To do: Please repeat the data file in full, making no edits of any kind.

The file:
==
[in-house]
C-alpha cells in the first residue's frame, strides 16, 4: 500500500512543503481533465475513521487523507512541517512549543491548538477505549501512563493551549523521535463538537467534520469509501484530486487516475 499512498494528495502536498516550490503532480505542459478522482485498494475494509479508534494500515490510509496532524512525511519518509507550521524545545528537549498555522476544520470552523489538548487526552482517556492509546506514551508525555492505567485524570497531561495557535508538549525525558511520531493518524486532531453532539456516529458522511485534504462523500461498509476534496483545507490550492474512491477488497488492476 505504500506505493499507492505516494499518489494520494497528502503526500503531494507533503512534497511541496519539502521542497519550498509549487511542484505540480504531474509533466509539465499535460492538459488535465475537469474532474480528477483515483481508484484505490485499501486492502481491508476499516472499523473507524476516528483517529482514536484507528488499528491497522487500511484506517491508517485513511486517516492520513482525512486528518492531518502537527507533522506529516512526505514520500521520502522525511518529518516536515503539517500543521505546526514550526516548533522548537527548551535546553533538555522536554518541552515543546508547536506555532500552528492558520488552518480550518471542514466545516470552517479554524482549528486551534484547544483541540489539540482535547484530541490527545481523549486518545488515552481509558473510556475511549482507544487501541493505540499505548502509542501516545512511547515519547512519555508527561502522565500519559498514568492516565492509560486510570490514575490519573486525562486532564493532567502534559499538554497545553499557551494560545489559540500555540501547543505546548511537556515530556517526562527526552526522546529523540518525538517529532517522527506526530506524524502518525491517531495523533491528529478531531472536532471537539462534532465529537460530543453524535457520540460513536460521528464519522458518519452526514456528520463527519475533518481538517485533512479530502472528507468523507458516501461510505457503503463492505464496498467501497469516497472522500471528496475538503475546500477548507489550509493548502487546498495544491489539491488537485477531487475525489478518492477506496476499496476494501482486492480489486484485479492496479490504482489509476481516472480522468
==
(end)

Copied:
[in-house]
C-alpha cells in the first residue's frame, strides 16, 4: 500500500512543503481533465475513521487523507512541517512549543491548538477505549501512563493551549523521535463538537467534520469509501484530486487516475 499512498494528495502536498516550490503532480505542459478522482485498494475494509479508534494500515490510509496532524512525511519518509507550521524545545528537549498555522476544520470552523489538548487526552482517556492509546506514551508525555492505567485524570497531561495557535508538549525525558511520531493518524486532531453532539456516529458522511485534504462523500461498509476534496483545507490550492474512491477488497488492476 505504500506505493499507492505516494499518489494520494497528502503526500503531494507533503512534497511541496519539502521542497519550498509549487511542484505540480504531474509533466509539465499535460492538459488535465475537469474532474480528477483515483481508484484505490485499501486492502481491508476499516472499523473507524476516528483517529482514536484507528488499528491497522487500511484506517491508517485513511486517516492520513482525512486528518492531518502537527507533522506529516512526505514520500521520502522525511518529518516536515503539517500543521505546526514550526516548533522548537527548551535546553533538555522536554518541552515543546508547536506555532500552528492558520488552518480550518471542514466545516470552517479554524482549528486551534484547544483541540489539540482535547484530541490527545481523549486518545488515552481509558473510556475511549482507544487501541493505540499505548502509542501516545512511547515519547512519555508527561502522565500519559498514568492516565492509560486510570490514575490519573486525562486532564493532567502534559499538554497545553499557551494560545489559540500555540501547543505546548511537556515530556517526562527526552526522546529523540518525538517529532517522527506526530506524524502518525491517531495523533491528529478531531472536532471537539462534532465529537460530543453524535457520540460513536460521528464519522458518519452526514456528520463527519475533518481538517485533512479530502472528507468523507458516501461510505457503503463492505464496498467501497469516497472522500471528496475538503475546500477548507489550509493548502487546498495544491489539491488537485477531487475525489478518492477506496476499496476494501482486492480489486484485479492496479490504482489509476481516472480522468